A prenuptial agreement is a contract entered into prior to marriage, civil union or any other agreement prior to the main agreement by the people intending to marry or contract with each other. The stipulations can vary widely, but it is undoubtedly the most important part of an agreement that engaged couples want to include in their marriage documents.
Both parties should have lawyers represent them to ensure that the agreement is enforceable. In some cases, the parties retain a private judge to be present during the signing, to be sure that neither party has been coerced into the agreement. Some attorneys recommend videotaping the signing, although this is optional. Some states such as California require that the parties be represented by counsel if spousal support (alimony) is limited by the agreement.
Prenuptial agreements are, at best, a partial solution to obviating some of the risks of marital property disputes in times of divorce. They protect minimal assets and are not the final word. Nevertheless, they can be very powerful and limit parties’ property rights and alimony. It may be impossible to set aside a properly drafted and executed prenup. A prenup can dictate not only what happens if the parties divorce, but also what happens when they die. They can act as a contract to make a will and/or eliminate all your rights to property, probate homestead, probate allowance, right to take as a predetermined heir, and the right to act as an executor and administrator of your spouse’s estate.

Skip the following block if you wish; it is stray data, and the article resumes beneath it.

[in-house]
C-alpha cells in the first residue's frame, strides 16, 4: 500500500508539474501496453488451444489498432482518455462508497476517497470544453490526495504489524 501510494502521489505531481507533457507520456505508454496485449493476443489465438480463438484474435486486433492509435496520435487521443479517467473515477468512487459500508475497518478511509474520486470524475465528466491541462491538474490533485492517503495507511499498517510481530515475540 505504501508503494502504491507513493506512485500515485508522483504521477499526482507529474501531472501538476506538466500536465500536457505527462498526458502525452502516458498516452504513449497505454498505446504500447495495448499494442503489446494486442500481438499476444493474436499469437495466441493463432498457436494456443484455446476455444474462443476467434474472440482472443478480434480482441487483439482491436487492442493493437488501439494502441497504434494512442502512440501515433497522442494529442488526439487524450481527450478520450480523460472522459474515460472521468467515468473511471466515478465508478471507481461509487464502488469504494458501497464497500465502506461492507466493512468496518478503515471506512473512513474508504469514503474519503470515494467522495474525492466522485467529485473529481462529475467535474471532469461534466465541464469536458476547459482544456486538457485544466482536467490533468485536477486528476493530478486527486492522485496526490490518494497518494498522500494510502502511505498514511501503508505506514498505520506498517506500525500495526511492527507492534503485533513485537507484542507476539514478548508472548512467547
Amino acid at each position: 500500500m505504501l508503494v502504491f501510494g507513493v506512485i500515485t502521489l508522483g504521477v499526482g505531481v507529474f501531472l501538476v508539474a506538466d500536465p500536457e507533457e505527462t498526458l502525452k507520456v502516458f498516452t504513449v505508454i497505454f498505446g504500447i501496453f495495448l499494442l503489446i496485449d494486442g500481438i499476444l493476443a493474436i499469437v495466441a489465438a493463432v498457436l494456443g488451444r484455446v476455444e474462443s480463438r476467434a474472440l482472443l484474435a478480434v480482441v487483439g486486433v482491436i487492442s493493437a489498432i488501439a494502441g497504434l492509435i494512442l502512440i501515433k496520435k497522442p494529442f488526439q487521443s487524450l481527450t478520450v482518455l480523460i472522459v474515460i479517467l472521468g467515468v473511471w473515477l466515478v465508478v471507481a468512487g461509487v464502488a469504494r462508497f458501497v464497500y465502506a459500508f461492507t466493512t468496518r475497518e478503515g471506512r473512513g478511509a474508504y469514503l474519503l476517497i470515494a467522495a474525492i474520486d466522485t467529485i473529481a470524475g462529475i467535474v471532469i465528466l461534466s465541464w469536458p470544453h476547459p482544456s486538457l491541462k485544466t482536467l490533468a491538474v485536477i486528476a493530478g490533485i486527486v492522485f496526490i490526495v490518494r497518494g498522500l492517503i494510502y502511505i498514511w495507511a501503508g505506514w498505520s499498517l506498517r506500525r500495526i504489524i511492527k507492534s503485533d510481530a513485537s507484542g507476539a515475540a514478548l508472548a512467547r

A prenuptial agreement is only valid if it is completed prior to marriage. After a couple is married, they may draw up a post-nuptial agreement.
In the United States, prenuptial agreements are recognized in all fifty states and the District of Columbia. Likewise, in most jurisdictions, five elements are required for a valid prenuptial agreement:
- agreement must be in writing (oral prenups are generally unenforceable);
- must be executed voluntarily;
- full and/or fair disclosure at the time of execution;
- the agreement cannot be unconscionable;
- it must be executed by both parties (not their attorneys) “in the manner required for a deed to be recorded”, known as an acknowledgment, before a notary public.
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